Examples range from 20th century avant-garde music that uses graphic notation, to text compositions such as Karlheinz Stockhausen’s Aus den sieben Tagen, to computer programs that select sounds for musical pieces. Music that makes heavy use of randomness and chance is called aleatoric music, and is associated with contemporary composers active in the 20th century, such as John Cage, Morton Feldman, and Witold Lutosławski. A more commonly known example of chance-based music is the sound of wind chimes jingling in a breeze.


The study of composition has traditionally been dominated by examination of methods and practice of Western classical music, but the definition of composition is broad enough the creation of popular music and traditional music songs and instrumental pieces and to include spontaneously improvised works like those of free jazz performers and African percussionists such as Ewe drummers.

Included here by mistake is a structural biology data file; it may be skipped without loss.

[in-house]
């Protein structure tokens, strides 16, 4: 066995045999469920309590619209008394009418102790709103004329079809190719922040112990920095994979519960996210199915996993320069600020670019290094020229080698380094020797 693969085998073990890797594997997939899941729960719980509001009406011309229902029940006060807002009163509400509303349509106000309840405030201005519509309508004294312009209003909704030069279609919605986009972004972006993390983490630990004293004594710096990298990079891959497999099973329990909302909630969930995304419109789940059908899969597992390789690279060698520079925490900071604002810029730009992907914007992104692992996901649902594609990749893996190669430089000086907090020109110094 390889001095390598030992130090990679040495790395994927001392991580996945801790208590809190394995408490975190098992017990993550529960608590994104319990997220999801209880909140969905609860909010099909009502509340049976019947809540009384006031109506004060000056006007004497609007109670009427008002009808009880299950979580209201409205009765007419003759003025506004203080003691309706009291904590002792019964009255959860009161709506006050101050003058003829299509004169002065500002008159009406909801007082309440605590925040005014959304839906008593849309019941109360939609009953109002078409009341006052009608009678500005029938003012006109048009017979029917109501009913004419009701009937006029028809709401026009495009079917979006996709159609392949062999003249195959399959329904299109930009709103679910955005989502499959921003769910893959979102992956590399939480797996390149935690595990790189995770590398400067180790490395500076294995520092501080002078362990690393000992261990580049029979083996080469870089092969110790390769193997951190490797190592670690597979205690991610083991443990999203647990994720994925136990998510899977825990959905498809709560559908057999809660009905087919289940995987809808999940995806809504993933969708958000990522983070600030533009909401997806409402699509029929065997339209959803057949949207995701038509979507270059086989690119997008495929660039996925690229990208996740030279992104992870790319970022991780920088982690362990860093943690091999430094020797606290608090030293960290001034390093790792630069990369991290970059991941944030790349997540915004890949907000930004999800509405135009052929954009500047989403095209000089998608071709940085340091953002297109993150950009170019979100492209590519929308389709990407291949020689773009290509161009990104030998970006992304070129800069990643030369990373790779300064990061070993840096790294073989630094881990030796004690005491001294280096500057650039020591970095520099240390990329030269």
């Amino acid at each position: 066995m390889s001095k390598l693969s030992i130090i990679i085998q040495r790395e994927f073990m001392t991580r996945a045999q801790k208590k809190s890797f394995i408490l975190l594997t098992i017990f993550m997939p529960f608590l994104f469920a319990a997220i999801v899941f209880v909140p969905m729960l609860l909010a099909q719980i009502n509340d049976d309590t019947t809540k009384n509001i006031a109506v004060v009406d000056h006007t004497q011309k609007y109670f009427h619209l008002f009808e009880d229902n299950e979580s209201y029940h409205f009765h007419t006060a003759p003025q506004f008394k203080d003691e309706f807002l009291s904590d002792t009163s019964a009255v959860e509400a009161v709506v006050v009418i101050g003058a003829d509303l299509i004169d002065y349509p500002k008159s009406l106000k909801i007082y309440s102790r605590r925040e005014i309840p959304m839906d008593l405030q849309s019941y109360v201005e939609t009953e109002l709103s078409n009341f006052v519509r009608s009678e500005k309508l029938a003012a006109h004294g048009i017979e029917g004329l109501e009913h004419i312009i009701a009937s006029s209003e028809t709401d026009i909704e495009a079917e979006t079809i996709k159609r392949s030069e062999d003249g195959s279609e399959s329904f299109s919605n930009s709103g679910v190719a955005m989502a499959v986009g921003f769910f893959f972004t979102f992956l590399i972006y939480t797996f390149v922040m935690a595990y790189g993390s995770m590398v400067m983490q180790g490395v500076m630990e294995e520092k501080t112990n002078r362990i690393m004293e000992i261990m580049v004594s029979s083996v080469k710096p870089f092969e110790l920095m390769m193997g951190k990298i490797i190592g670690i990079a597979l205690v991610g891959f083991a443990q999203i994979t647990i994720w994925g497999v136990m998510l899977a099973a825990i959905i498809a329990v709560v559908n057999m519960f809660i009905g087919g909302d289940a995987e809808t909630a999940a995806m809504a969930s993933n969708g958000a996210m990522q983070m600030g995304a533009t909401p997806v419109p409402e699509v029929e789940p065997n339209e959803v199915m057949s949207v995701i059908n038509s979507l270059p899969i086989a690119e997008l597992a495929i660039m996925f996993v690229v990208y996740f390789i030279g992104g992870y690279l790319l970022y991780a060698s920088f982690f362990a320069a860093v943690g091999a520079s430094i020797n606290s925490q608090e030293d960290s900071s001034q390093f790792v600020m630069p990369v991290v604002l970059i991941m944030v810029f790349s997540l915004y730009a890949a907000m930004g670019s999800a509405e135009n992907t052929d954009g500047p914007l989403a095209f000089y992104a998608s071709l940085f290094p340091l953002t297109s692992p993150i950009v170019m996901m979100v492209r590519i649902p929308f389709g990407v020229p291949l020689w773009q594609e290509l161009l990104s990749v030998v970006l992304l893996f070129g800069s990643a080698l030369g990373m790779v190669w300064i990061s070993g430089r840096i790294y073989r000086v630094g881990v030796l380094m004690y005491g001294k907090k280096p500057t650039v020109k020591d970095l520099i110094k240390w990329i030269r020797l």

In classical music, a piece of music (a concerto, dance movement, song, etc.) exists in the form of a composition in musical notation or as a single “live” acoustic event (a live performance in recital). Since the invention of sound recording, a classical piece or popular song may also exist as a recording. If music is composed before being performed, music can be performed from memory (the norm for instrumental soloists in concerto performances and singers in opera shows and art song recitals), by reading written musical notation (the norm in large ensembles, such as orchestras, concert bands and choirs), or through a combination of both methods.


For example, the principal cello player in an orchestra may read most of the accompaniment parts in a symphony, where she is playing tutti parts, but then memorize an exposed solo, in order to be able to watch the conductor. Compositions comprise a huge variety of musical elements, which vary widely from between genres and cultures. Popular music genres after about 1960 make extensive use of electric and electronic instruments, such as electric guitar and electric bass.